FDP National School Lunch

The National School Lunch Program provides cash and commodity assistance to assist schools in providing nutritious lunches to school children. From its inception in 1946, the school lunch program has been making nutritious school meals available to school children for more than 60 years.

USDA provides States with commodities for use in preparing school lunches. The commodity subsidy is based on a “rate per meal” concept similar to that used for cash assistance.

Every dollar’s worth of donated commodities used in a school menu frees up money that a school would otherwise have to spend on food purchases. As school districts face ever tightening budgets, commodities have become a valuable resource to keep local food service budgets in the black. On an average day, commodities make up about 15 to 20 percent of the product served on the school lunch line.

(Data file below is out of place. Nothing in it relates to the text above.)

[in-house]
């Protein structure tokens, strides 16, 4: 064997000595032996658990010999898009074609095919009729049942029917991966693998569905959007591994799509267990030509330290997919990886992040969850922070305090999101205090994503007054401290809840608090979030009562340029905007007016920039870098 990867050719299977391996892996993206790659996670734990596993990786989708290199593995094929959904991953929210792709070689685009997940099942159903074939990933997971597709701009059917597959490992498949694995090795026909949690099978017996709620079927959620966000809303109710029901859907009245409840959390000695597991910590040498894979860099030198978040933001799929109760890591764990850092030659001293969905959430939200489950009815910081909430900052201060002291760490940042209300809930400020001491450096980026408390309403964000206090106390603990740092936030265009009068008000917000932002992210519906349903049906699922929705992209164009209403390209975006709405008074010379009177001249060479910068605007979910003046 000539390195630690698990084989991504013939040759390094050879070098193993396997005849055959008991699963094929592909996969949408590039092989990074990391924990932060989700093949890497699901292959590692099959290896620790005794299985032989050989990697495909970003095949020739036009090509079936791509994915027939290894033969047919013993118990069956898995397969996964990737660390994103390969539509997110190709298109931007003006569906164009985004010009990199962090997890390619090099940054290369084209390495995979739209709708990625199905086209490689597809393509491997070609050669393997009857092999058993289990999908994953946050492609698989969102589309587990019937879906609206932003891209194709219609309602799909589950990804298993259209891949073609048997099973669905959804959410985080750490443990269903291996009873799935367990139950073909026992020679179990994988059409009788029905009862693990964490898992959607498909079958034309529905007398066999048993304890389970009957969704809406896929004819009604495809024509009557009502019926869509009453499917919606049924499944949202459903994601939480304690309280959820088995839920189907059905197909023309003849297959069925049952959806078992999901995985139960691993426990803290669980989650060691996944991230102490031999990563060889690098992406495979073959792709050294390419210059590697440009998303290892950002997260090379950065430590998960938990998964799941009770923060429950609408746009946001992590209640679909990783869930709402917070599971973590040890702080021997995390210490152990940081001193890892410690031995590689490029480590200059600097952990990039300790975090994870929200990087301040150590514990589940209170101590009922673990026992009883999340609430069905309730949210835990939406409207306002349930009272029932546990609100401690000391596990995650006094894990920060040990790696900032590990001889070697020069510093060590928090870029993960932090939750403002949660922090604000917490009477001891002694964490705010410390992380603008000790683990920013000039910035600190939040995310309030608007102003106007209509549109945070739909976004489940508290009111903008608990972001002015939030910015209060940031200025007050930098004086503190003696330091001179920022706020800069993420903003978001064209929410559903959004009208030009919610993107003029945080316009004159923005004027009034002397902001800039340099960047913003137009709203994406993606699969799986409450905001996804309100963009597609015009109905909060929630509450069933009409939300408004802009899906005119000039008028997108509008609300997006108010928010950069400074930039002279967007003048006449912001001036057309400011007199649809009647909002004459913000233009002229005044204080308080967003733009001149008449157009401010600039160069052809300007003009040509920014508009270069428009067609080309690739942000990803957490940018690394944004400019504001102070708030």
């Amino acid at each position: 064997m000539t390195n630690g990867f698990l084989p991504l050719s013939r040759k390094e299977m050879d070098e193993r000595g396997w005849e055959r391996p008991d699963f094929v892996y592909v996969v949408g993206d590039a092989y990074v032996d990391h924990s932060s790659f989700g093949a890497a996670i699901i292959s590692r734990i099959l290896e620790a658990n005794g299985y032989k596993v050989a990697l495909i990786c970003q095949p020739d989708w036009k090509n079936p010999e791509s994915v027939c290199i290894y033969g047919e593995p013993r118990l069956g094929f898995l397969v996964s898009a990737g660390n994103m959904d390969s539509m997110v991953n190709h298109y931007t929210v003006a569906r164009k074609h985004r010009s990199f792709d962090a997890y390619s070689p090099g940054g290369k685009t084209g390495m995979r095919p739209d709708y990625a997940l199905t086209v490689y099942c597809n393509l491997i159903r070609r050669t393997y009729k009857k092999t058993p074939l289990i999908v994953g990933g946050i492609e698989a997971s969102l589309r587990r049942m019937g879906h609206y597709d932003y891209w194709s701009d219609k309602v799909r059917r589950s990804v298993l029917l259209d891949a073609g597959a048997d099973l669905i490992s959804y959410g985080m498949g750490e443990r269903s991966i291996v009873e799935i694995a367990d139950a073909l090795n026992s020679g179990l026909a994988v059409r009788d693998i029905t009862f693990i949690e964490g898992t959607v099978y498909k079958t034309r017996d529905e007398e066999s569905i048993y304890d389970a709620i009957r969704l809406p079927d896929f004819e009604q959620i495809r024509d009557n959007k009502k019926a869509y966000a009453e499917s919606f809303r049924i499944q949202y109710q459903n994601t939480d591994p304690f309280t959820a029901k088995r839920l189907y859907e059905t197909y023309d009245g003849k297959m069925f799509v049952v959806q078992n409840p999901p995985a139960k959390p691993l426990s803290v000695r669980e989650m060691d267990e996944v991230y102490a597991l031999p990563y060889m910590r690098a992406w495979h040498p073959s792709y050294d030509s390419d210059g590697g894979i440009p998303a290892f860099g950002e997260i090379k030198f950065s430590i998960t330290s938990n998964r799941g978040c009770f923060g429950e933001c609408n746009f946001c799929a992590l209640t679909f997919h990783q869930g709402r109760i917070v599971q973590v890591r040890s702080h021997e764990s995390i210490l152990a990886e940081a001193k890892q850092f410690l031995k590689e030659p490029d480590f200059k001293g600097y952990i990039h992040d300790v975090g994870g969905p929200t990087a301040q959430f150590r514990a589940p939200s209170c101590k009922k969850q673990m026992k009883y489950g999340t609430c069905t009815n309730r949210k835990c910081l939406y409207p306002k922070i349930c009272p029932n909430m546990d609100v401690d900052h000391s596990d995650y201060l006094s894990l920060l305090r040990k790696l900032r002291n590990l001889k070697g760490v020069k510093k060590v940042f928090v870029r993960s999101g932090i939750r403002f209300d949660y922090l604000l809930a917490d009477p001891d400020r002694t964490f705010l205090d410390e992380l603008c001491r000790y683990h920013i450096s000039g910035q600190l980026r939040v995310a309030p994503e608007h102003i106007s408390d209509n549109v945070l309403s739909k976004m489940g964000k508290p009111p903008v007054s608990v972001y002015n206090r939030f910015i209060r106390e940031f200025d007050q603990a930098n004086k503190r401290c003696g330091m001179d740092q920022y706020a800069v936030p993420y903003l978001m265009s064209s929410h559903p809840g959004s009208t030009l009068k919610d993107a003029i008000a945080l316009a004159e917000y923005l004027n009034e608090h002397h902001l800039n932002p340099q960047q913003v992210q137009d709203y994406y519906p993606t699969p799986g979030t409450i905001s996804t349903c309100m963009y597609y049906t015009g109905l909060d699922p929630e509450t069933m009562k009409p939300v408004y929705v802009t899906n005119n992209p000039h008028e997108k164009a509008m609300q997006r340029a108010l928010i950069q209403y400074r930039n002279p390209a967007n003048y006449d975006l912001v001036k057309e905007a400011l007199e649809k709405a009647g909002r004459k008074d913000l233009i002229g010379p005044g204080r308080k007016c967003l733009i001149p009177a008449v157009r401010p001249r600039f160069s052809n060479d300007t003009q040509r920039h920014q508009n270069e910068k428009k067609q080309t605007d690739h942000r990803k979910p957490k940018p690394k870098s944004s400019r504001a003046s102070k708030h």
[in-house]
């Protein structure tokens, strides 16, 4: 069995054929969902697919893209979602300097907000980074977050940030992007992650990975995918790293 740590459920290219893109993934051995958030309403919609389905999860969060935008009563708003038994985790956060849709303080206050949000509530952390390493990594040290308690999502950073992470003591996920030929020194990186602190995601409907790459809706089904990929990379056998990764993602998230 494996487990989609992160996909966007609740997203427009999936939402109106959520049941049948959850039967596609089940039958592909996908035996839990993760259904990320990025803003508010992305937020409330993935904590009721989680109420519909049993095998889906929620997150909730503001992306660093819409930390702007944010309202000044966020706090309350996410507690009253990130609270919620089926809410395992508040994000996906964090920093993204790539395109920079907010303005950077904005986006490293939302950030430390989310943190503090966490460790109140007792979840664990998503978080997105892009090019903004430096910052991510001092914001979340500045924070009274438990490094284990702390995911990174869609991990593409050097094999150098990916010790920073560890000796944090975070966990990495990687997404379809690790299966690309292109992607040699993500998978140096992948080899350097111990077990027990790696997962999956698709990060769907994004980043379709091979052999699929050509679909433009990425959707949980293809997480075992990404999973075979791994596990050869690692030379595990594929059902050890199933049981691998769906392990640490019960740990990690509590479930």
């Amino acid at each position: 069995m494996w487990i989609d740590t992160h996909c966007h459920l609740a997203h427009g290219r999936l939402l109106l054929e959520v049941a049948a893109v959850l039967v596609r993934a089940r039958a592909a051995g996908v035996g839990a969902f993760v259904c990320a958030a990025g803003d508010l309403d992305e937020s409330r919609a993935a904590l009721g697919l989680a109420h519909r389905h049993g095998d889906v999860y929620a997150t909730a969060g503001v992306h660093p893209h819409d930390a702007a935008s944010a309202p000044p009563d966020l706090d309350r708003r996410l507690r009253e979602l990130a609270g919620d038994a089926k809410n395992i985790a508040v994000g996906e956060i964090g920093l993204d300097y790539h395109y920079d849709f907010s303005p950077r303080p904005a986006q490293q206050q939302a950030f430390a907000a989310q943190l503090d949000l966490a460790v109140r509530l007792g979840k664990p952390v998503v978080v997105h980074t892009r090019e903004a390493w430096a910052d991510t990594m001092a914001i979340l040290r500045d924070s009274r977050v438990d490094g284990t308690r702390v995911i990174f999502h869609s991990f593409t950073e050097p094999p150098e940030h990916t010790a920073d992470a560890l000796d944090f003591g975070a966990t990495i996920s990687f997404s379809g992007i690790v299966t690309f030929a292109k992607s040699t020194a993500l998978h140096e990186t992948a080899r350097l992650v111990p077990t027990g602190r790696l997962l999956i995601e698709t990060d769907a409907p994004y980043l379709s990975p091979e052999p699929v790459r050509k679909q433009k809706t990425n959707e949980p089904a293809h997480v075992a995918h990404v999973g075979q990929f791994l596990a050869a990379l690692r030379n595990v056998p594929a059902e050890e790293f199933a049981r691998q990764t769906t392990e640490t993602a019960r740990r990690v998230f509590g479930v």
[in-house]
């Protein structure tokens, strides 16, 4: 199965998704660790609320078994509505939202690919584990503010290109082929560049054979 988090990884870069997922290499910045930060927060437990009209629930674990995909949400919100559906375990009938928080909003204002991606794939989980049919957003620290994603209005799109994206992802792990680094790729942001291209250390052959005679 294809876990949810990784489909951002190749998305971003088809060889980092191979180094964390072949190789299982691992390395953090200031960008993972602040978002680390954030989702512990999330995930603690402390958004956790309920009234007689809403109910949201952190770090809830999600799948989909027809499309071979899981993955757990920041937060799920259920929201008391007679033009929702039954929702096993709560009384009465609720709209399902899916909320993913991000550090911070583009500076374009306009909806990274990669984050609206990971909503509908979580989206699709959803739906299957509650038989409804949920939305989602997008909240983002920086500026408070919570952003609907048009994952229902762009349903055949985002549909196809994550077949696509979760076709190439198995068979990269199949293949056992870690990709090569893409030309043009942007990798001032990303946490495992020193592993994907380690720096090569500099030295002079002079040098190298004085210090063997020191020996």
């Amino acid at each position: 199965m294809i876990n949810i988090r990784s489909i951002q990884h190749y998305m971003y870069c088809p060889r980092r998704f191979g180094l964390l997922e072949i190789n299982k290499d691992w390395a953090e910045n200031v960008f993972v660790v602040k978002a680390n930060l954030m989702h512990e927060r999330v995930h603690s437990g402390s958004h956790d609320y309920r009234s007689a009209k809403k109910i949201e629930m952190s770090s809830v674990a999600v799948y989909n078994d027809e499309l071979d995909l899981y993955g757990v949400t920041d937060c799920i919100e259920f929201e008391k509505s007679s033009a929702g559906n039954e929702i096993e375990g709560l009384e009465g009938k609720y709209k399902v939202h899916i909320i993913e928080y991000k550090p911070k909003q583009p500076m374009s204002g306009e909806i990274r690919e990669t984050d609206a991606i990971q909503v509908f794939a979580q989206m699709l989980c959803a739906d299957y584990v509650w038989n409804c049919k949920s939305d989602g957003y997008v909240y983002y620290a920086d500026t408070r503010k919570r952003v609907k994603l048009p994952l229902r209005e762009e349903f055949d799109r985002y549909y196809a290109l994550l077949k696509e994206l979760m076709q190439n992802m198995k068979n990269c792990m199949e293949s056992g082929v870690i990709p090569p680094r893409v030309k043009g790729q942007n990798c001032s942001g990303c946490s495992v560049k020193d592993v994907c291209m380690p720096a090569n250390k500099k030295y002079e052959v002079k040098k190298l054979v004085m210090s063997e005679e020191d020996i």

Depending on market conditions, as many as 40 to 60 different commodities may be supplied to participants during the year. The commodities may be frozen, canned, fresh, or dry and include meats, poultry, vegetables, fruits, grains, and dairy products.

Each State’s commodity entitlement is supplemented by donations of “bonus” commodities purchased by USDA. Bonus products are in addition to those received as part of the State’s entitlement and are offered to States throughout the year on a fair-share basis. Bonus purchases are made through USDA’s price support and surplus removal programs in order to help stabilize and support U.S. agricultural markets. Because of the nature of agricultural markets, the type and quantity of bonus commodities purchased each year cannot be predicted in advance.


Files and Links

FDP Administrative Handbook

Delivery Evaluation Form

USDA - Foods Complaint Form

Storage Facility Review Form

CNPWeb Instructions

FFAVORS Web Ordering System

FFAVORS Instructions

FDP Policy Bulletins

USDA - Food Fact Sheets

USDA - Foods Alert System

Best If Used By Dates

USDA - Schools/CN Commodity Programs

USDA - Commodity Food Network

American Commodity Distribution Association